This is the eighth post in the WCF 4.5 series. This post continues the previous posts on web-hosting features. This post is about the ASP.NET compatibility mode default change of WCF 4.5.
Normally, a WCF service hosted under IIS works side-by-side with ASP.NET – they share some of the pipeline, they have the same application domain, but work quite independently of each other when it comes to the HTTP context (authorization, context, session, etc…). This is the default behavior of WCF.
However, you can change the default behavior of WCF and set it to ASP.NET compatibility mode – this allows WCF and ASP.NET to share most of the pipeline, and have the same HTTP context. This has some advantages and some disadvantages (such as the problem of ASP.NET sessions and blocking WCF calls).
To make WCF use the ASP.NET compatibility mode you need to do the following two changes:
1. Enable ASP.NET compatibility mode for the hosting environment in your web.config:
<serviceHostingEnvironment aspNetCompatibilityEnabled=”true” />
2. Set each of your services to support the compatibility mode, by adding the AspNetCompatibilityRequirements attribute.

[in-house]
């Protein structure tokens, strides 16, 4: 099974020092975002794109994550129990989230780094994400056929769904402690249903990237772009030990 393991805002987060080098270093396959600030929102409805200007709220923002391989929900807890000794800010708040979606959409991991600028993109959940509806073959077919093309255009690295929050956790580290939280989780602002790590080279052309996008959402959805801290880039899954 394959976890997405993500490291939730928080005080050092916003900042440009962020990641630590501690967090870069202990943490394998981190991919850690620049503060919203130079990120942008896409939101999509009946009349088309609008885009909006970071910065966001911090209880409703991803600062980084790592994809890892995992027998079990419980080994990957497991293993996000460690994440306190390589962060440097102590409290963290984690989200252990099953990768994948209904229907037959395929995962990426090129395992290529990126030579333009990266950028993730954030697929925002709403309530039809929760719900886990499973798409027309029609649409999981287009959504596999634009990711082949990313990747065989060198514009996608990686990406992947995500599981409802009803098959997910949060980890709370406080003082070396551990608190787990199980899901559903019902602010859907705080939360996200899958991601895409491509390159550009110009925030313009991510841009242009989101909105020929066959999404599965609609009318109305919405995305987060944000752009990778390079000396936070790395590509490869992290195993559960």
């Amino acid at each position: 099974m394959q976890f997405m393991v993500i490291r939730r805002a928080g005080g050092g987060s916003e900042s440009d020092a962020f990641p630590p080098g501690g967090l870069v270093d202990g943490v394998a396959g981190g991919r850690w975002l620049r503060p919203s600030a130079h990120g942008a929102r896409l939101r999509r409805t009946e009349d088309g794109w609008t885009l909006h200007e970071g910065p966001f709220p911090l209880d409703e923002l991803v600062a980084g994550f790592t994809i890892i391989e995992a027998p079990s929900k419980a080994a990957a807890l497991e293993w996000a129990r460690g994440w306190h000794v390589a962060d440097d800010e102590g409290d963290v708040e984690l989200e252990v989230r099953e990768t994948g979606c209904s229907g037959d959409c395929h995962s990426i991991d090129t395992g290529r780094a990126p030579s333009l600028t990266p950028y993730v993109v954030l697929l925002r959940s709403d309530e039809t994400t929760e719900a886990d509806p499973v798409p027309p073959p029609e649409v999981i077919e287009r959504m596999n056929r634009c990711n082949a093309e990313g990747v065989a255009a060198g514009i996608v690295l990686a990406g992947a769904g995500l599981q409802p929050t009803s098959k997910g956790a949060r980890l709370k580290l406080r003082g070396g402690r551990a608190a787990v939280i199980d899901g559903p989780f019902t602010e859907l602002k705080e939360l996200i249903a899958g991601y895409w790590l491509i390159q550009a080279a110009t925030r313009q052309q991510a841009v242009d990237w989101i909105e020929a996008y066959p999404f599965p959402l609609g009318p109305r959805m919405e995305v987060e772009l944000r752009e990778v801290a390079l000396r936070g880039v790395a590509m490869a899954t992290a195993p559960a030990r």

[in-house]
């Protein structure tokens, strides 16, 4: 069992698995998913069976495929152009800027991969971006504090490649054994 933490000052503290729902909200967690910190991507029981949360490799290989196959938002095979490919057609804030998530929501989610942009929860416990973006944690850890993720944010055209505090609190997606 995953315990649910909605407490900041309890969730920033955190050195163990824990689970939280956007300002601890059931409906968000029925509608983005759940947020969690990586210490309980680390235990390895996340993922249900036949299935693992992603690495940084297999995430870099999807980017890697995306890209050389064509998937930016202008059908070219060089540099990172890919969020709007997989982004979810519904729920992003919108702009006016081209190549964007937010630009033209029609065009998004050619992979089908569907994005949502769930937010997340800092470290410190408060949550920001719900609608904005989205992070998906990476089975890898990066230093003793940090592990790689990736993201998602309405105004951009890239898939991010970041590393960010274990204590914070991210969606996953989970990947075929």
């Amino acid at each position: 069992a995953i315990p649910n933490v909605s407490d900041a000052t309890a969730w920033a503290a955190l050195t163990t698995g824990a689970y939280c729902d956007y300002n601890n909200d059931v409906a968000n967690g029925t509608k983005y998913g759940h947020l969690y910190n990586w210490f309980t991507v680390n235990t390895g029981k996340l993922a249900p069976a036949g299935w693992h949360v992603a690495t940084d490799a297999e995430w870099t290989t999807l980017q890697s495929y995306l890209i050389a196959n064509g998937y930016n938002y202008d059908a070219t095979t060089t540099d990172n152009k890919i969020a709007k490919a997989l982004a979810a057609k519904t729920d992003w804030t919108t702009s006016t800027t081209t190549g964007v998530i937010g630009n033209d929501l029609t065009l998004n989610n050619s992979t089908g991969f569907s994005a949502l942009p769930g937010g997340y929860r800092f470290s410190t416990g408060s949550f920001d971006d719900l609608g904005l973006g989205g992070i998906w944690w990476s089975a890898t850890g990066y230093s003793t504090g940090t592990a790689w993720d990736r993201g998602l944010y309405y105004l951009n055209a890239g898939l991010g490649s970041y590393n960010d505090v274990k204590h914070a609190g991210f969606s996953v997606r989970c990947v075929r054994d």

[AspNetCompatibilityRequirements(RequirementsMode = AspNetCompatibilityRequirementsMode.Allowed)]
You can read more about WCF and ASP.NET on MSDN.
So what has changed in WCF 4.5?
In WCF 4.5 the default behavior of WCF is to support the ASP.NET compatibility mode automatically. This is achieved by the following changes:
1. In the WCF Service Application project template, the aspNetCompatibilityEnabled attribute was added to the serviceHostingEnvironment element, and it is set to true by default.
2. The default value of the AspNetCompatibilityRequirements attribute has changed from NotAllowed to Allowed. Without this changed default, you would have needed to manually add the attribute to every new service. This is noticeable in the attribute’s documentation:
ASP.NET compatibility mode is very useful if you need to use share information between your ASP.NET application and WCF service in regards to the HTTP context, session, or user authorization, but be careful of the concurrency problem that occurs when sharing session state between WCF and ASP.NET.
Expect more on ASP.NET and WCF in next posts, so stay tuned. You can also follow me on Twitter (@IdoFlatow) to get updates as soon as new posts are published.
The RTM of .NET 4.5 is still to come, and I assume many of you are still adjusting to WCF 4. If you want to learn more about the new features of WCF 4, come to my session at Visual Studio Live! 2011 in Orlando (December 5-9).